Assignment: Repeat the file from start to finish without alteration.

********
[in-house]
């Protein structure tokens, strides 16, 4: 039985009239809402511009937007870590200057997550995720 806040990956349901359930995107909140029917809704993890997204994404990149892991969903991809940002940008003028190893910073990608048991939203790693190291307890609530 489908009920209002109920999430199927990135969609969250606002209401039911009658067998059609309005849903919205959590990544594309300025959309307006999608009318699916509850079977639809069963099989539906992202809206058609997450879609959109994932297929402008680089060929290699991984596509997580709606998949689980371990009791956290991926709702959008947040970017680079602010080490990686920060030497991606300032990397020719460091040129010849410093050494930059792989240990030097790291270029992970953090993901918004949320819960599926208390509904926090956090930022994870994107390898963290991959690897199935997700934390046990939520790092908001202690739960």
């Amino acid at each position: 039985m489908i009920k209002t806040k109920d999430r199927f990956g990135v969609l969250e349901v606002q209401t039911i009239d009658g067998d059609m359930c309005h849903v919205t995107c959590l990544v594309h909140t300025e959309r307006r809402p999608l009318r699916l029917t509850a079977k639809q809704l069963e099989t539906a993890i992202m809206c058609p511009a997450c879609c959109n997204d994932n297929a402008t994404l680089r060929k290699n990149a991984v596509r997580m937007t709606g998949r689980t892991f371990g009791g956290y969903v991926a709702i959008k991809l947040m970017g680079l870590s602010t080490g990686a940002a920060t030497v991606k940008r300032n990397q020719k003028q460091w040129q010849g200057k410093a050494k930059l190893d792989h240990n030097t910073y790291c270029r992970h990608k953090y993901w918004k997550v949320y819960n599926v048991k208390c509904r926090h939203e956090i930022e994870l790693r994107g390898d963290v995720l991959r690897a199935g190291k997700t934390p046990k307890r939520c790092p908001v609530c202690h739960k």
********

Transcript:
[in-house]
């Protein structure tokens, strides 16, 4: 039985009239809402511009937007870590200057997550995720 806040990956349901359930995107909140029917809704993890997204994404990149892991969903991809940002940008003028190893910073990608048991939203790693190291307890609530 489908009920209002109920999430199927990135969609969250606002209401039911009658067998059609309005849903919205959590990544594309300025959309307006999608009318699916509850079977639809069963099989539906992202809206058609997450879609959109994932297929402008680089060929290699991984596509997580709606998949689980371990009791956290991926709702959008947040970017680079602010080490990686920060030497991606300032990397020719460091040129010849410093050494930059792989240990030097790291270029992970953090993901918004949320819960599926208390509904926090956090930022994870994107390898963290991959690897199935997700934390046990939520790092908001202690739960």
């Amino acid at each position: 039985m489908i009920k209002t806040k109920d999430r199927f990956g990135v969609l969250e349901v606002q209401t039911i009239d009658g067998d059609m359930c309005h849903v919205t995107c959590l990544v594309h909140t300025e959309r307006r809402p999608l009318r699916l029917t509850a079977k639809q809704l069963e099989t539906a993890i992202m809206c058609p511009a997450c879609c959109n997204d994932n297929a402008t994404l680089r060929k290699n990149a991984v596509r997580m937007t709606g998949r689980t892991f371990g009791g956290y969903v991926a709702i959008k991809l947040m970017g680079l870590s602010t080490g990686a940002a920060t030497v991606k940008r300032n990397q020719k003028q460091w040129q010849g200057k410093a050494k930059l190893d792989h240990n030097t910073y790291c270029r992970h990608k953090y993901w918004k997550v949320y819960n599926v048991k208390c509904r926090h939203e956090i930022e994870l790693r994107g390898d963290v995720l991959r690897a199935g190291k997700t934390p046990k307890r939520c790092p908001v609530c202690h739960k």